The Willamette River Rose 2 Feet in a Day, Thanks to Summer Deluge

Meteorologists expect the Columbia River to run as high as it has in least three years.

After an overnight gusher of unseasonal rain, Portland authorities delivered a stark warning Saturday: Stay out of the rivers or they’ll sweep you away.

An “atmospheric river”—essentially a firehose of rain directed straight into Oregon off the Pacific Ocean—has left the state’s actual rivers running dangerously high and fast, the National Weather Service said today.

“A series of wet storm systems will result in rising rivers across the Pacific Northwest over the next several days,” the NWS’s Portland office wrote June 11. “As this water feeds into the Columbia River, expect the Columbia River to approach minor flood stage between Vancouver and Kelso late in the weekend into early next week.”

Meteorologists expect the Columbia to run as high as it has in at least three years, it wrote. As of 1:30 pm Saturday, the Columbia River at Vancouver had risen 1.47 feet in 24 hours, the NWS said. In Salem, the Willamette River had risen 2.22 feet in the same day.

In the past 24 hours, much of Portland received more than 1.5 inches of rain, a record for the date. The Grand Floral Parade on Saturday morning dodged the heaviest downpours, but more rain is expected to fall tonight.

Early reports indicated that none of Portland’s rivers had reached flood stage—and at noon Saturday, the NWS called off a flood warning for Johnson Creek in Southeast Portland.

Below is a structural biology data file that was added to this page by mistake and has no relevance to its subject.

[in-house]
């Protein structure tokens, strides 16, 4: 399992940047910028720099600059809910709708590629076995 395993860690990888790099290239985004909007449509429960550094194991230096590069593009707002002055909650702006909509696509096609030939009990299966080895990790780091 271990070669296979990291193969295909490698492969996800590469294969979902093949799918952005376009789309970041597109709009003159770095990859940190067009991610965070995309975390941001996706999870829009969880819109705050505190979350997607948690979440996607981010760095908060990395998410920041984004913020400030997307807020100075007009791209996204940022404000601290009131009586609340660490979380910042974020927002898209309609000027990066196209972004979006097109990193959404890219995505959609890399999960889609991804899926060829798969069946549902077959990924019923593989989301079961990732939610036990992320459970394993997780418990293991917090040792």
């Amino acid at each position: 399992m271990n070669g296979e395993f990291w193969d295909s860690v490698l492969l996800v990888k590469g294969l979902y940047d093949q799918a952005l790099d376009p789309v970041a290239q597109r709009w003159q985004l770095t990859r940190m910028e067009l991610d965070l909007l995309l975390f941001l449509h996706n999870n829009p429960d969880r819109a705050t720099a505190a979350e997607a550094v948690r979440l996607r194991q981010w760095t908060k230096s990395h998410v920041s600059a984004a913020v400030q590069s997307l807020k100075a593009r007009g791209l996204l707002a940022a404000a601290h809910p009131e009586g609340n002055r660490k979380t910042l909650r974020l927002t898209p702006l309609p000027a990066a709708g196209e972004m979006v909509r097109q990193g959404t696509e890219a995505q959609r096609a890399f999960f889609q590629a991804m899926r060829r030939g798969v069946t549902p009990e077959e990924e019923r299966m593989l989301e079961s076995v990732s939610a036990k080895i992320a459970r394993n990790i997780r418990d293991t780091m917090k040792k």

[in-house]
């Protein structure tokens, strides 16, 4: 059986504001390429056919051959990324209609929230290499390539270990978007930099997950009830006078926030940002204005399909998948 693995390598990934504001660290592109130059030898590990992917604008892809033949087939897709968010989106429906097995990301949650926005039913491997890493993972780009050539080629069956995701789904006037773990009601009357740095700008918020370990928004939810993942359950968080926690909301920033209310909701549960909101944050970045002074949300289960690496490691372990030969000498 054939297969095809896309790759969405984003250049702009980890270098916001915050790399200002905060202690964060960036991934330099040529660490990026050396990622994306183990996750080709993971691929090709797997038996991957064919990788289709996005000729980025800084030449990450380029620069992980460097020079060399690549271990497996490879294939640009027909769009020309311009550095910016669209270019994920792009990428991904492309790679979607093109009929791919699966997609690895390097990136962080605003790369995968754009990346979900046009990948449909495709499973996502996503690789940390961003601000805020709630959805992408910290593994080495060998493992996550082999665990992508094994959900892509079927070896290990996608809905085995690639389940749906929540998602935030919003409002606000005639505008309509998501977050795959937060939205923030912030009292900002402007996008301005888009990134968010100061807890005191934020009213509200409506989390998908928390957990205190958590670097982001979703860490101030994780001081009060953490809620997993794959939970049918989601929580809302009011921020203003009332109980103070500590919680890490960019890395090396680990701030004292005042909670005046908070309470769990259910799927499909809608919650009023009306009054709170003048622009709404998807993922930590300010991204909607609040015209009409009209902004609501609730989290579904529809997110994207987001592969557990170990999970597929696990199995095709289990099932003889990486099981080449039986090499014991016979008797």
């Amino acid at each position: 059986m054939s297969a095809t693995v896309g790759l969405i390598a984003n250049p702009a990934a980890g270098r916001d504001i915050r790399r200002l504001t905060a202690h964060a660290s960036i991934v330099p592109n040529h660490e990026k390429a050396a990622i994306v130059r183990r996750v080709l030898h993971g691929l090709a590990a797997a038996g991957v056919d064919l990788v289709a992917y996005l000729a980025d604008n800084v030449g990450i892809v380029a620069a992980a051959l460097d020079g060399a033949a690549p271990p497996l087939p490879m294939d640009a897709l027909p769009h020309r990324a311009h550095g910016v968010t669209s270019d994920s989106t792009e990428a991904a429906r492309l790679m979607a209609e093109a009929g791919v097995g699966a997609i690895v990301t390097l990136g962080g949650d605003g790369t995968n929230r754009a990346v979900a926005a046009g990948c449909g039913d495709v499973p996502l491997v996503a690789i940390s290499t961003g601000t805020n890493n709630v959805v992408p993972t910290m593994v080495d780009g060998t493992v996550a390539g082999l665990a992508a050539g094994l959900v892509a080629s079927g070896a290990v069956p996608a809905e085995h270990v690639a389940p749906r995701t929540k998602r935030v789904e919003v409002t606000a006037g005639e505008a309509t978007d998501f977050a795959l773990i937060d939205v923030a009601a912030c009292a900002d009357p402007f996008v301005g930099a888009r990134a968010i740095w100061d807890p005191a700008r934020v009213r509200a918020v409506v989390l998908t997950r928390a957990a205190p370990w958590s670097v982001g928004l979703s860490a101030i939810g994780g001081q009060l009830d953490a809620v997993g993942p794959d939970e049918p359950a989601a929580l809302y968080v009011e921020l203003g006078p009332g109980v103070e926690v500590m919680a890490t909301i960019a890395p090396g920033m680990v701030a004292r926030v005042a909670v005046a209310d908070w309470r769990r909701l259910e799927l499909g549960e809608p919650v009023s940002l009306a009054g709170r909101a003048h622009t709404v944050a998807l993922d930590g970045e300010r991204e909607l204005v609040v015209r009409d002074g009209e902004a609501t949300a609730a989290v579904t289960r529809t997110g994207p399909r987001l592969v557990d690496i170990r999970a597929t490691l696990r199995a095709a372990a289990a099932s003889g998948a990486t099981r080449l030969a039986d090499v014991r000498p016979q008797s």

But it’s unusual for rivers to run so high during peak summer recreation season, and officials hinted at worry that unassuming revelers would try something dumb, like tubing down the Sandy when it looks like the Oompa Loompas’ chocolate river.

“Marine deputies and lifeguards are warning swimmers to stay away from local rivers for several days after immense rainfall and rapid snowmelt,” the Multnomah County Sheriff’s Office warned on social media. “The Sandy River (pictured) is especially swollen, fast-moving and numerous hazards exist.”

The NWS similarly urged boaters to exercise caution. Logs and rocks won’t be as visible in the high water, and could damage boats.

The rivers may also effect commutes, the NWS wrote: “Interstate 5 bridge lifts are more frequent during periods of high flows on the Columbia River.” (Willamette River bridges will see delays of their own. It’s Fleet Week.)

UPDATE: 5:30 pm: On Saturday afternoon, Portland Parks & Recreation announced that the swollen Willamette River forced the city to close the floating portion of the Vera Katz Eastbank Esplanade.

“As the water rises from recent ongoing rains, it has lifted the floating path so that the connecting portions between the bridge and fixed, concrete sidewalk are approaching unsuitable angles,” parks bureau spokesman Mark Ross wrote. “Portland Parks & Recreation’s primary concern is for the public’s safety and appreciates people adhering to the temporary closure.”